Friday, 25 January 2019

miniMATHS - 4. One More

Task 4 - One More.

Seems like a very simple task.

You make a line of objects.

You partner makes a similar line - then adds one more.

Seems simple because it is simple. But it is also the beginnings of some very significant mathematics. 

- One to one correspondence (I make a line, you make a line) is the starting point for counting and giving a value to a collection of objects.
- "Adding one more" builds the idea of how numbers grow, how to build a sequence that increase by regular steps, how to think about addition.
- This is also pre-algebra: x, x+1....
- And we are learning about more than and less than.

Similar to Task 2 and 3, this task focuses on EYLF Outcome 2, "Children are connected with and contribute to their world."

One of the big ideas that is raised in this task is the idea of equality. In a mathematical sense, we are talking about the balance between two values. In a broader sense, we can take this conversation to include equality between people.

Equal shares is an important lesson in childhood. We can use this maths task to springboard into a discussion of how we should live with each other. From this, we can also develop strategies for dealing with inequality. 

Check out the miniMaths website:

Thursday, 24 January 2019

miniMATHS - 3. Same Same Different

This task - Same Same Different - is a fun game that children can play in many different contexts. It asks children to collect a set of three objects, two of which have a common feature that is absent in the third object. It is easy to see the potential for individual variation. And it also encourages children to think and to explain their thinking.

The suggested variations take the task into new places. "Same Same Same" asks the children to find common features in all three of their objects. "Different Different Different" turns the task upside down, requiring the children to identify differences between each of their objects.

And how is this task mathematical? Isn't it just a matching game? Well, at it's heart, this task is framing up some elementary concepts of algebra - finding common values, identifying sameness and difference, using logic and reasoning. These concepts are also important in numerical operations such as addition, subtraction, multiplication and division.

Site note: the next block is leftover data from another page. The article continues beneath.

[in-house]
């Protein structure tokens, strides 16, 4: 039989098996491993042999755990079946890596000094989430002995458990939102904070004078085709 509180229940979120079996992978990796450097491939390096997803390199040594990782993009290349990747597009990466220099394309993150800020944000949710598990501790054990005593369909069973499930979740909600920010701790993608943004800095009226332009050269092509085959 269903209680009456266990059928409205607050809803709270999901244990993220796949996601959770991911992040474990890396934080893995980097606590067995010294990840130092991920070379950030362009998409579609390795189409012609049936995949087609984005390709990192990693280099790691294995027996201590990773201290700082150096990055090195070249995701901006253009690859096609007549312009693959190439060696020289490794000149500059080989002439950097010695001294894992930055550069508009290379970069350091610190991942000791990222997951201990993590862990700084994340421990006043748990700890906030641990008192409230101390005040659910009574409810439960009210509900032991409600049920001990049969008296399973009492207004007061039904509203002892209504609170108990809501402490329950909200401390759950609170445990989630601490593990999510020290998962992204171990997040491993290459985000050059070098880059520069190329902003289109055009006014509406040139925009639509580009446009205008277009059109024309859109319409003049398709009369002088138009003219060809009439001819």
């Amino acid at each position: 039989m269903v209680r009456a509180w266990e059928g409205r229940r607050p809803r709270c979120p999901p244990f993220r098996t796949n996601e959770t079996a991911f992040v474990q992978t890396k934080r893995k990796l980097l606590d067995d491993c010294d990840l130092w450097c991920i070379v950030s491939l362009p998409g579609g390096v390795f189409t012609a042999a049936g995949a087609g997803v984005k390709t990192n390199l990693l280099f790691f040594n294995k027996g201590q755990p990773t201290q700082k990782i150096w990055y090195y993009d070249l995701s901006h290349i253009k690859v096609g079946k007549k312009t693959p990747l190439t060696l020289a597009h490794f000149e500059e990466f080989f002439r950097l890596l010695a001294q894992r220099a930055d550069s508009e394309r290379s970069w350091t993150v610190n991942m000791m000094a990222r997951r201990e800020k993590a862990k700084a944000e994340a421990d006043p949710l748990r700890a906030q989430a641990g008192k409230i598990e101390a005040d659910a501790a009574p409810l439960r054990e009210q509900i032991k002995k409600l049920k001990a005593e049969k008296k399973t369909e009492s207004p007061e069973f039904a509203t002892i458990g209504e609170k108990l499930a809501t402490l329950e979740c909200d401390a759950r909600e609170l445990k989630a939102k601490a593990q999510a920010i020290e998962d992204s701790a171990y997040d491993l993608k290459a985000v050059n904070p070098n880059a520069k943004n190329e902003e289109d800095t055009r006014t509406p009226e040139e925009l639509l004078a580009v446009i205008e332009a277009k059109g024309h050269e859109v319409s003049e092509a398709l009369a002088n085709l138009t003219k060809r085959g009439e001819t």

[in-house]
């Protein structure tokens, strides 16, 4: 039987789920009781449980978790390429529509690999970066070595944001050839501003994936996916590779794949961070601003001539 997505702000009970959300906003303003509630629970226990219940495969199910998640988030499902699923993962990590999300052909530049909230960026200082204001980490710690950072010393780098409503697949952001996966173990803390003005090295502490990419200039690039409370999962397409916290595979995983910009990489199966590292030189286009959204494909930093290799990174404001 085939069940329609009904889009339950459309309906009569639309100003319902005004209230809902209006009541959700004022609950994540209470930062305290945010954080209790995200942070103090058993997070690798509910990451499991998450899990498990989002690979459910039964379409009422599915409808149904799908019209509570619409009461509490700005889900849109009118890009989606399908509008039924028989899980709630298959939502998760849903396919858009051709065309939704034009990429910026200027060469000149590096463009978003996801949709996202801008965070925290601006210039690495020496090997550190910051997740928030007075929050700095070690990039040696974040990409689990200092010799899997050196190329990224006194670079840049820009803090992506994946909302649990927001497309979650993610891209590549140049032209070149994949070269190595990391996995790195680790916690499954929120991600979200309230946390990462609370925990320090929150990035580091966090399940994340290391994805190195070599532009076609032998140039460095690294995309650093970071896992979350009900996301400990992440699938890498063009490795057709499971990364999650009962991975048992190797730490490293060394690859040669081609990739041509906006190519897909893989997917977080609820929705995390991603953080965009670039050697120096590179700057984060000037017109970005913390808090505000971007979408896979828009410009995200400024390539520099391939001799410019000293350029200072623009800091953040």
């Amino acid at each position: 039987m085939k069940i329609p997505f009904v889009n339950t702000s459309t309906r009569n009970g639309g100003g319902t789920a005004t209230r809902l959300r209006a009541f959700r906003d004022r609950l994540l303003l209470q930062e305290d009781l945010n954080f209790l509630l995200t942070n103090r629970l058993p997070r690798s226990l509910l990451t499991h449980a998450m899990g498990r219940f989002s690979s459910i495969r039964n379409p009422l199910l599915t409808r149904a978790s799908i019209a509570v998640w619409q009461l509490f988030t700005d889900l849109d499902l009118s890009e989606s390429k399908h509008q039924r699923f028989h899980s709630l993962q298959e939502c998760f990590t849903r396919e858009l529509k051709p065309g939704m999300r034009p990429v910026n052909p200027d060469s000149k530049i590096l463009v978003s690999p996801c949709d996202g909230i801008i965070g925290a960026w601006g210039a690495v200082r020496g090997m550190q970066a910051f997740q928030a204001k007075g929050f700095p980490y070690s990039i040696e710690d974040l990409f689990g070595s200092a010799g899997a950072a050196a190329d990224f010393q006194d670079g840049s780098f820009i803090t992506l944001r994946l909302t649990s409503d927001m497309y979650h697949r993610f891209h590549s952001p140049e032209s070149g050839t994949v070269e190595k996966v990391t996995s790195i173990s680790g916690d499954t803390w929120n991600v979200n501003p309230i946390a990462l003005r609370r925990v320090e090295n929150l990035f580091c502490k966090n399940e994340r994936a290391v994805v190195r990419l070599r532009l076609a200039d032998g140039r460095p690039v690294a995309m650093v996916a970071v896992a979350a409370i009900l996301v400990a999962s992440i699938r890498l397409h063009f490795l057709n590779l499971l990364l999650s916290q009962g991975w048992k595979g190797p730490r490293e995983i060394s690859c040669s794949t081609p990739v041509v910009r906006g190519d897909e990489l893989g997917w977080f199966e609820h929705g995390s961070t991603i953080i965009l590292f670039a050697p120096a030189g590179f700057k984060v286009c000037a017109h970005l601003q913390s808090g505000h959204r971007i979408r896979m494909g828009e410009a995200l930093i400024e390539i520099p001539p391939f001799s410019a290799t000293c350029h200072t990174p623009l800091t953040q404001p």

One aspect of the EYLF Outcome 2 looks at finding similarities and differences between people. Sound familiar? Isn't this the overt purpose of this task, finding same and different? This task can provide an ideal opportunity to promote conversations about diversity and individual differences. 

In the context of play, children can be encouraged to consider deep concepts and to start thinking about their own place in the world. Their connection with and contribution to the world is significant and should be nurtured through positive learning experiences such as this.

The miniMaths website can be found here: 

Wednesday, 23 January 2019

miniMATHS - 2. Big Bigger Biggest

This is my favourite task. If I was in pre-k, I think I could have spent hours with sticks or rocks, lining them up in order of length. Actually, I probably did when I was.

The big idea behind this task is prompted by something I heard Nora Newcombe say at a conference last year. (Nora is a significant voice in mathematics education and research and has written heaps)  She said that her research had found that, while a sense of number was not something that babies are born with, they do seem to possess an innate sense of "magnitude" - something being "more than" something else.

So I was interested to include a task where students can develop this skill, looking at objects and arranging them based on an attribute such as length or area. This task also provides an opportunity to reverse the process, to look at small, smaller and smallest. 

It is not an accident that this task has used the nominative, comparative and superlative. This gives important links to grammar and language development in an informal context.

This task is linked to the second outcome from the Early Years Learning Framework:

Children are connected with and contribute to their world.